Musically, the song opens with an organ introduction (full orchestral parts available from the publisher). Stanza 1 encourages the choir and congregation to sing in unison. From Stanza 2, the choir builds from unison singing to two-part, then four-part. The congregation joins in stanza 7 when the sopranos turn into a descant.

Teaching notes: The musical complexity grows in each stanza. In addition to key changes, the meter changes in stanza 5 where the familiar melodic line (sung by men) now pairs with flowing lines in the treble clef. While the choir sings in a cappella, encourage them to listen well and control the dynamic in order to “give and take” between the melody and the harmony.

"Healer of Our Every Ill"

Words and Music: Marty Haugen
Unison or two-part choir, piano, optional C instrument and guitar
GIA Music, G-3478

During the communal confession of injustice around the world and in our community, consider using the choir in between each section of prayer. “Healer of Our Every Ill” draws our attention to God who is the source of peace, hope, and love.

The song begins with a refrain which may be sung in unison or two-part, then engages different voice parts or soloists to sing the four verses that follow. Consider using a C instrument (such as a violin or a flute) to play the countermelody. Using a guitar for accompaniment is equally effective.

Teaching notes: While the melody is simple, I would encourage the choir to watch out for the major 6th leap (D to B) in the third measure of the refrain. The pitch can go flat easily when the leap is not followed by a return but goes on to the leading note (C♯) and tonic (D). Also, look for the sequences (similar rhythmic and interval patterns in the four-note phrase) in the verses—the first note of each phrase forms a downward scale of D–C♯–B–A–G–G–F♯–E. Phrasing and intonation are important.

"Diverse in Culture, Nation, and Race"

Words: Ruth Duck
Music: Irish tune, arranged by Mark Scozzafave
Two-part choir, assembly, optional C instrument, cello, and hand drum
GIA Music, G-10726

Ruth Duck is a well-known hymn writer. This text examines and celebrates our interconnectedness and our diversity. It ends with a prayer: “God, let us be a table spread with love and broken bread, where all find welcome, grace attends, and enemies arise as friends.” The song is equally suitable for the post-sermon response, the Lord’s Table, and the sending.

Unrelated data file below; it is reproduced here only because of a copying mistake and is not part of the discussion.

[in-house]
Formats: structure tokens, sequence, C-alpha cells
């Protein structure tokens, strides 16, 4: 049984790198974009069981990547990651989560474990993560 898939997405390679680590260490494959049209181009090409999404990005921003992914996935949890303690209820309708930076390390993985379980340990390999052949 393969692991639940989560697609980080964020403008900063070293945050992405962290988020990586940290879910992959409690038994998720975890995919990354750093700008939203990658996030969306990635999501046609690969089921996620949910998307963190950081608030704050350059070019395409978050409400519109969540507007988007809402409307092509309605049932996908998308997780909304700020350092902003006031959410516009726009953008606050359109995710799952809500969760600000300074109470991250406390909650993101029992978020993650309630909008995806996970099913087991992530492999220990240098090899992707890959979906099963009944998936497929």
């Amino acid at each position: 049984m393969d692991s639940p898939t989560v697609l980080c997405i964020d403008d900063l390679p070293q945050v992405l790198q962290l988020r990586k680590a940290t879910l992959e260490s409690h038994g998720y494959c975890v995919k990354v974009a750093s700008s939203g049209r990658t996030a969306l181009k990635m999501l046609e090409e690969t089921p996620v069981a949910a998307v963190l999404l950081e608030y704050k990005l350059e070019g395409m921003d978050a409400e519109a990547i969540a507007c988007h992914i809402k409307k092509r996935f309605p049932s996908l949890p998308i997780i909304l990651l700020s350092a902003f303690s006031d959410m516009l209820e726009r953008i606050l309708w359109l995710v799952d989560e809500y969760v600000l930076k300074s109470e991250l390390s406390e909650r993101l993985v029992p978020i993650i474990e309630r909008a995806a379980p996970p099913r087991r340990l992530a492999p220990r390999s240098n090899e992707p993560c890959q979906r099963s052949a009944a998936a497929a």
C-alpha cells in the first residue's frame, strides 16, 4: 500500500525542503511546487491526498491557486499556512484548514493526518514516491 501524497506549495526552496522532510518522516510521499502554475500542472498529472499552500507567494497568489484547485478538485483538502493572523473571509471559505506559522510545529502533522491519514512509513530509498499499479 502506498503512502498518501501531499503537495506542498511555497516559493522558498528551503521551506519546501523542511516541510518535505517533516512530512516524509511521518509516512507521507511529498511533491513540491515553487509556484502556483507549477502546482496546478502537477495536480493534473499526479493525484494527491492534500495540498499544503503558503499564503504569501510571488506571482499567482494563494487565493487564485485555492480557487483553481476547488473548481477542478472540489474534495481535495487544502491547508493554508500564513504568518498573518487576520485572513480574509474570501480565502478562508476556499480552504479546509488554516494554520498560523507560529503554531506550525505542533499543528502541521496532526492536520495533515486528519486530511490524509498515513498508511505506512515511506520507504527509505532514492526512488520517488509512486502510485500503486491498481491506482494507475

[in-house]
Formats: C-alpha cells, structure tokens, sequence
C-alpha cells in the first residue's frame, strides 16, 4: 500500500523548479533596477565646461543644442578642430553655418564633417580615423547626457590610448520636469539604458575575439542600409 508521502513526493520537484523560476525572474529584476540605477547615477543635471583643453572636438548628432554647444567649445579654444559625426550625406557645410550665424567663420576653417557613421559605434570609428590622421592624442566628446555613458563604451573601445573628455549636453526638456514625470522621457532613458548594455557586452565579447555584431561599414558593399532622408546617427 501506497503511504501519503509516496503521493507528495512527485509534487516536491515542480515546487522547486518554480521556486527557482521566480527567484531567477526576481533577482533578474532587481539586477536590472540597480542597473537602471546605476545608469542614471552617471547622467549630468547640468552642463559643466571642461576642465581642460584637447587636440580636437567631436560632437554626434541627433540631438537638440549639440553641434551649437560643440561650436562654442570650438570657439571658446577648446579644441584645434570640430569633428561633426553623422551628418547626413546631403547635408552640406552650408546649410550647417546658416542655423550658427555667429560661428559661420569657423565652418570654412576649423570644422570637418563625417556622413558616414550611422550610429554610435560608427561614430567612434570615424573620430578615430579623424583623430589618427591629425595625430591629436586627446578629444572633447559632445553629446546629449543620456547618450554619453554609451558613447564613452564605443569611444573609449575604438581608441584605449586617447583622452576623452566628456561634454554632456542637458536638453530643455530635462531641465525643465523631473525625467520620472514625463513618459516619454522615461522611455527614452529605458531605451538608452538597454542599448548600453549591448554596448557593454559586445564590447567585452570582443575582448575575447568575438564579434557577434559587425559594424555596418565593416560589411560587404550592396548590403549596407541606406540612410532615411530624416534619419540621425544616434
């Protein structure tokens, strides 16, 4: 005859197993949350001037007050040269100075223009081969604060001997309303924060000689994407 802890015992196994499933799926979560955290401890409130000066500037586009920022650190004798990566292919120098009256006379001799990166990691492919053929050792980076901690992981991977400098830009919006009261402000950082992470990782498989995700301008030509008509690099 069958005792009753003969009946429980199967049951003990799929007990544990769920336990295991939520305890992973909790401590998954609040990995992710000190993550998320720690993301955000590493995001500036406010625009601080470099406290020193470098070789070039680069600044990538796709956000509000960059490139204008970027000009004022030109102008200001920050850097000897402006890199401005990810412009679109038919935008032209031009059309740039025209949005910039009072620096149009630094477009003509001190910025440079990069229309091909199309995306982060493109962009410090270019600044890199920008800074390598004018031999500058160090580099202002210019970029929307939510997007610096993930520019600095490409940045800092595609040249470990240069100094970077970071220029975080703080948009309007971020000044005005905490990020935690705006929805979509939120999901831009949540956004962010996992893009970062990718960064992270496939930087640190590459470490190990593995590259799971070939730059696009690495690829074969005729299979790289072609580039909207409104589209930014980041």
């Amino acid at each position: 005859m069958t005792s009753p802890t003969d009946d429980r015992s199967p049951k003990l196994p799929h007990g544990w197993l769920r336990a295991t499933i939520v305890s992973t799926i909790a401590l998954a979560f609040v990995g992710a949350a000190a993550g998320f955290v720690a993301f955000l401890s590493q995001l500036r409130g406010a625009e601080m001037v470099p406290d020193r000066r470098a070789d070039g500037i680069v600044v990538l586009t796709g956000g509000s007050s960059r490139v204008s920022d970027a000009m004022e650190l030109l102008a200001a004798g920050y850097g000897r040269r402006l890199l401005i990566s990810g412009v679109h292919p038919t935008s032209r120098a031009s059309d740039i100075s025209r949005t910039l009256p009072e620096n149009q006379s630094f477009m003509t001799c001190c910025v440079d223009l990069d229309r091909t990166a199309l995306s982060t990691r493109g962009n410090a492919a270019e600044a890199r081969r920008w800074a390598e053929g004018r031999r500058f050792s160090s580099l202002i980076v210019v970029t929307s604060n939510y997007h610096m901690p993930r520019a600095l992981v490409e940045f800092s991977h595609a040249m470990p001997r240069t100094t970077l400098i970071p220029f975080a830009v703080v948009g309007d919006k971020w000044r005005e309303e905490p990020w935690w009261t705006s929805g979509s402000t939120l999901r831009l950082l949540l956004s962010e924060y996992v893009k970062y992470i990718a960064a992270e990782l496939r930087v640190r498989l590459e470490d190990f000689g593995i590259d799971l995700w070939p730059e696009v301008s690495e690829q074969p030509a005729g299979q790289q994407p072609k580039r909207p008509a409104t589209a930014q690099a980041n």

The song begins in a rather low key of E-flat. The melody hovers around the tonic E-flat with the lowest note of B-flat and the highest note of C. The key moves up to F in stanza 3 with a descant line sung by a solo or the soprano section. The highest note in the descant is an F. This range makes the song quite accessible for choirs and congregations with a limited range.

Teaching notes: Choir directors should feel free to assign the melody and the alto part to the choir parts based on their vocal range. The congregation may join in at the refrain each time. The descant in stanza 3 may be sung by a tenor or soprano voice. Stylistically, pay attention to the sixteenth notes that appear sporadically throughout the piece. These are ornaments often found in Irish singing. Keep these “twists” short and unaccented.

Dr. Kai Ton Chau is associate editor of Reformed Worship and resource development specialist at the Calvin Institute of Christian Worship. He is a member and choir director at Blythefield Christian Reformed Church in Rockford, Michigan.